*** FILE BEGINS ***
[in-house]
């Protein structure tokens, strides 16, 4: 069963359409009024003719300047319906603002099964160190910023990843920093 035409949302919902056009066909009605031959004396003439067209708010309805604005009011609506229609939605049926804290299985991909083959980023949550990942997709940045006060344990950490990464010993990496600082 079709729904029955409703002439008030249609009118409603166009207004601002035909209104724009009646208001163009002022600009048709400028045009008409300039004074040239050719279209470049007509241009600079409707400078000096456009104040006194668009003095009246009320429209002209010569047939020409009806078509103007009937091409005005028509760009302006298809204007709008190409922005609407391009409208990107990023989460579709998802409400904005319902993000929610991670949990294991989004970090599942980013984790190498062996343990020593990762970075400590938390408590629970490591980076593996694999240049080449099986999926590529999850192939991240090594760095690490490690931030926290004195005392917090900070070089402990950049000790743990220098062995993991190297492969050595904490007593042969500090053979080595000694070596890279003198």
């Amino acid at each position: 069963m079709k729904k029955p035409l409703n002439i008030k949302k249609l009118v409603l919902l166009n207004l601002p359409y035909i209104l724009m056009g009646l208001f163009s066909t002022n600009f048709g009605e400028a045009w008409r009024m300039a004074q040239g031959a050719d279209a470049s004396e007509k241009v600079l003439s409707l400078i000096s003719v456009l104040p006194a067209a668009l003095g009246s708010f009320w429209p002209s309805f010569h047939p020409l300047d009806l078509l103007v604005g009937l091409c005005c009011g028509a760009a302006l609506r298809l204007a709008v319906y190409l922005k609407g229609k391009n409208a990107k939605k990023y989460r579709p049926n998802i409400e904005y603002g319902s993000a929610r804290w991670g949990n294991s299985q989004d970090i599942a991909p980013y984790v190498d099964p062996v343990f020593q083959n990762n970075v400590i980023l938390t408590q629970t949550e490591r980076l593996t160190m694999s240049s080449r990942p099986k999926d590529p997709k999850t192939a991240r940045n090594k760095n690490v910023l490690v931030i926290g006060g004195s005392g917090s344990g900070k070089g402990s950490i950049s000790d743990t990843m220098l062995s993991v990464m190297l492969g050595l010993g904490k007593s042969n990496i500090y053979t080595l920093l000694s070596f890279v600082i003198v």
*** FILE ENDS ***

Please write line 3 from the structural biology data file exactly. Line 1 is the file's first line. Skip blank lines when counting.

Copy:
């Amino acid at each position: 069963m079709k729904k029955p035409l409703n002439i008030k949302k249609l009118v409603l919902l166009n207004l601002p359409y035909i209104l724009m056009g009646l208001f163009s066909t002022n600009f048709g009605e400028a045009w008409r009024m300039a004074q040239g031959a050719d279209a470049s004396e007509k241009v600079l003439s409707l400078i000096s003719v456009l104040p006194a067209a668009l003095g009246s708010f009320w429209p002209s309805f010569h047939p020409l300047d009806l078509l103007v604005g009937l091409c005005c009011g028509a760009a302006l609506r298809l204007a709008v319906y190409l922005k609407g229609k391009n409208a990107k939605k990023y989460r579709p049926n998802i409400e904005y603002g319902s993000a929610r804290w991670g949990n294991s299985q989004d970090i599942a991909p980013y984790v190498d099964p062996v343990f020593q083959n990762n970075v400590i980023l938390t408590q629970t949550e490591r980076l593996t160190m694999s240049s080449r990942p099986k999926d590529p997709k999850t192939a991240r940045n090594k760095n690490v910023l490690v931030i926290g006060g004195s005392g917090s344990g900070k070089g402990s950490i950049s000790d743990t990843m220098l062995s993991v990464m190297l492969g050595l010993g904490k007593s042969n990496i500090y053979t080595l920093l000694s070596f890279v600082i003198v």